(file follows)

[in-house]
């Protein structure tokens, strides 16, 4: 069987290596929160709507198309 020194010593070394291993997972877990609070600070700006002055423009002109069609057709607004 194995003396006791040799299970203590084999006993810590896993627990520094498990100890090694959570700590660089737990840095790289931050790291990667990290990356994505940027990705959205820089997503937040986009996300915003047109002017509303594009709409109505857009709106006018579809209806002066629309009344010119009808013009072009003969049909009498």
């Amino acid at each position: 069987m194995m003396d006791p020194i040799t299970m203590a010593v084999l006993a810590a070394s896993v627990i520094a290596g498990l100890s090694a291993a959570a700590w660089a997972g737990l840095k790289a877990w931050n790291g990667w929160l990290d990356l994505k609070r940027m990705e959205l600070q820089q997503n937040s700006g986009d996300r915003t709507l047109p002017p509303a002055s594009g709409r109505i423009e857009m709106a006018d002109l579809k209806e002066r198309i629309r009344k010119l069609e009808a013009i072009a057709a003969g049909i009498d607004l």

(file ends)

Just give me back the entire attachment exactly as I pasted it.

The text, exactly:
[in-house]
């Protein structure tokens, strides 16, 4: 069987290596929160709507198309 020194010593070394291993997972877990609070600070700006002055423009002109069609057709607004 194995003396006791040799299970203590084999006993810590896993627990520094498990100890090694959570700590660089737990840095790289931050790291990667990290990356994505940027990705959205820089997503937040986009996300915003047109002017509303594009709409109505857009709106006018579809209806002066629309009344010119009808013009072009003969049909009498």
């Amino acid at each position: 069987m194995m003396d006791p020194i040799t299970m203590a010593v084999l006993a810590a070394s896993v627990i520094a290596g498990l100890s090694a291993a959570a700590w660089a997972g737990l840095k790289a877990w931050n790291g990667w929160l990290d990356l994505k609070r940027m990705e959205l600070q820089q997503n937040s700006g986009d996300r915003t709507l047109p002017p509303a002055s594009g709409r109505i423009e857009m709106a006018d002109l579809k209806e002066r198309i629309r009344k010119l069609e009808a013009i072009a057709a003969g049909i009498d607004l």